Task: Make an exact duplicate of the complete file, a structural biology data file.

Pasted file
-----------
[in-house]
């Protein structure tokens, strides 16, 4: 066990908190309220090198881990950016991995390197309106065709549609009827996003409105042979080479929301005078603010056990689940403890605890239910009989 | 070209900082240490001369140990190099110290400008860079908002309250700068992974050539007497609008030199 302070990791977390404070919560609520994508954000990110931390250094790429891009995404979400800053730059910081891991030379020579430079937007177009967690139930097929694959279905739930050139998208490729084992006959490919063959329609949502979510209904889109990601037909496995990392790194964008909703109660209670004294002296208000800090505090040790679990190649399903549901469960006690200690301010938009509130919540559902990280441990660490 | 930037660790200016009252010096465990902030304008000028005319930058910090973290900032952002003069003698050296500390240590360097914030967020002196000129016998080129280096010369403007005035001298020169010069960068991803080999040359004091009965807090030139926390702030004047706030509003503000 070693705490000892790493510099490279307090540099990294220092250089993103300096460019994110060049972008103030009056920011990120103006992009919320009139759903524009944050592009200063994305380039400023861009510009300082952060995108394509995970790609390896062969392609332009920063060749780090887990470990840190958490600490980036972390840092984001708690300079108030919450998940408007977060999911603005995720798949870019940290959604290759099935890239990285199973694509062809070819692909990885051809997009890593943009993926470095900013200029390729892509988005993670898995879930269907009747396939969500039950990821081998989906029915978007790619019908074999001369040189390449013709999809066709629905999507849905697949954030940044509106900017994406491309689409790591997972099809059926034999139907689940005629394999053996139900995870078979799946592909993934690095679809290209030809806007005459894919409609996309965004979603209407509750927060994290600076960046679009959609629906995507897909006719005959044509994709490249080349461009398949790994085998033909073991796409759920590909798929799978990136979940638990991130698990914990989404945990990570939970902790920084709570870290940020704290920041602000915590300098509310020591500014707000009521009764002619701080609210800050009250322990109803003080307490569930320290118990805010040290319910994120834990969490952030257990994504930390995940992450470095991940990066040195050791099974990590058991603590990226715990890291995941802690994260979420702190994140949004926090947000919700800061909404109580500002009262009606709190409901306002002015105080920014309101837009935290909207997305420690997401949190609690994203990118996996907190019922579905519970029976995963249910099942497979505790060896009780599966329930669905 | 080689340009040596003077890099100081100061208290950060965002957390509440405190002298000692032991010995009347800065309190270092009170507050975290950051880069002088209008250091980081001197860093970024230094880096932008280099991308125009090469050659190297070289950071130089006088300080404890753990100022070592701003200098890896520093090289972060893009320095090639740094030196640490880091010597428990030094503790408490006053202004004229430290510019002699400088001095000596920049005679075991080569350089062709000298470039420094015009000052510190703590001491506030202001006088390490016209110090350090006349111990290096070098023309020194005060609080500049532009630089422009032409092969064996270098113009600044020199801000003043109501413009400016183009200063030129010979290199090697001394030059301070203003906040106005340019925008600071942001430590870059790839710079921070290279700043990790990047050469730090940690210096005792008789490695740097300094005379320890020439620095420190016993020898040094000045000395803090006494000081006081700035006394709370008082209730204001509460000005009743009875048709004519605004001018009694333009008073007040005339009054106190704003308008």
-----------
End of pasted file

[in-house]
């Protein structure tokens, strides 16, 4: 066990908190309220090198881990950016991995390197309106065709549609009827996003409105042979080479929301005078603010056990689940403890605890239910009989 | 070209900082240490001369140990190099110290400008860079908002309250700068992974050539007497609008030199 302070990791977390404070919560609520994508954000990110931390250094790429891009995404979400800053730059910081891991030379020579430079937007177009967690139930097929694959279905739930050139998208490729084992006959490919063959329609949502979510209904889109990601037909496995990392790194964008909703109660209670004294002296208000800090505090040790679990190649399903549901469960006690200690301010938009509130919540559902990280441990660490 | 930037660790200016009252010096465990902030304008000028005319930058910090973290900032952002003069003698050296500390240590360097914030967020002196000129016998080129280096010369403007005035001298020169010069960068991803080999040359004091009965807090030139926390702030004047706030509003503000 070693705490000892790493510099490279307090540099990294220092250089993103300096460019994110060049972008103030009056920011990120103006992009919320009139759903524009944050592009200063994305380039400023861009510009300082952060995108394509995970790609390896062969392609332009920063060749780090887990470990840190958490600490980036972390840092984001708690300079108030919450998940408007977060999911603005995720798949870019940290959604290759099935890239990285199973694509062809070819692909990885051809997009890593943009993926470095900013200029390729892509988005993670898995879930269907009747396939969500039950990821081998989906029915978007790619019908074999001369040189390449013709999809066709629905999507849905697949954030940044509106900017994406491309689409790591997972099809059926034999139907689940005629394999053996139900995870078979799946592909993934690095679809290209030809806007005459894919409609996309965004979603209407509750927060994290600076960046679009959609629906995507897909006719005959044509994709490249080349461009398949790994085998033909073991796409759920590909798929799978990136979940638990991130698990914990989404945990990570939970902790920084709570870290940020704290920041602000915590300098509310020591500014707000009521009764002619701080609210800050009250322990109803003080307490569930320290118990805010040290319910994120834990969490952030257990994504930390995940992450470095991940990066040195050791099974990590058991603590990226715990890291995941802690994260979420702190994140949004926090947000919700800061909404109580500002009262009606709190409901306002002015105080920014309101837009935290909207997305420690997401949190609690994203990118996996907190019922579905519970029976995963249910099942497979505790060896009780599966329930669905 | 080689340009040596003077890099100081100061208290950060965002957390509440405190002298000692032991010995009347800065309190270092009170507050975290950051880069002088209008250091980081001197860093970024230094880096932008280099991308125009090469050659190297070289950071130089006088300080404890753990100022070592701003200098890896520093090289972060893009320095090639740094030196640490880091010597428990030094503790408490006053202004004229430290510019002699400088001095000596920049005679075991080569350089062709000298470039420094015009000052510190703590001491506030202001006088390490016209110090350090006349111990290096070098023309020194005060609080500049532009630089422009032409092969064996270098113009600044020199801000003043109501413009400016183009200063030129010979290199090697001394030059301070203003906040106005340019925008600071942001430590870059790839710079921070290279700043990790990047050469730090940690210096005792008789490695740097300094005379320890020439620095420190016993020898040094000045000395803090006494000081006081700035006394709370008082209730204001509460000005009743009875048709004519605004001018009694333009008073007040005339009054106190704003308008």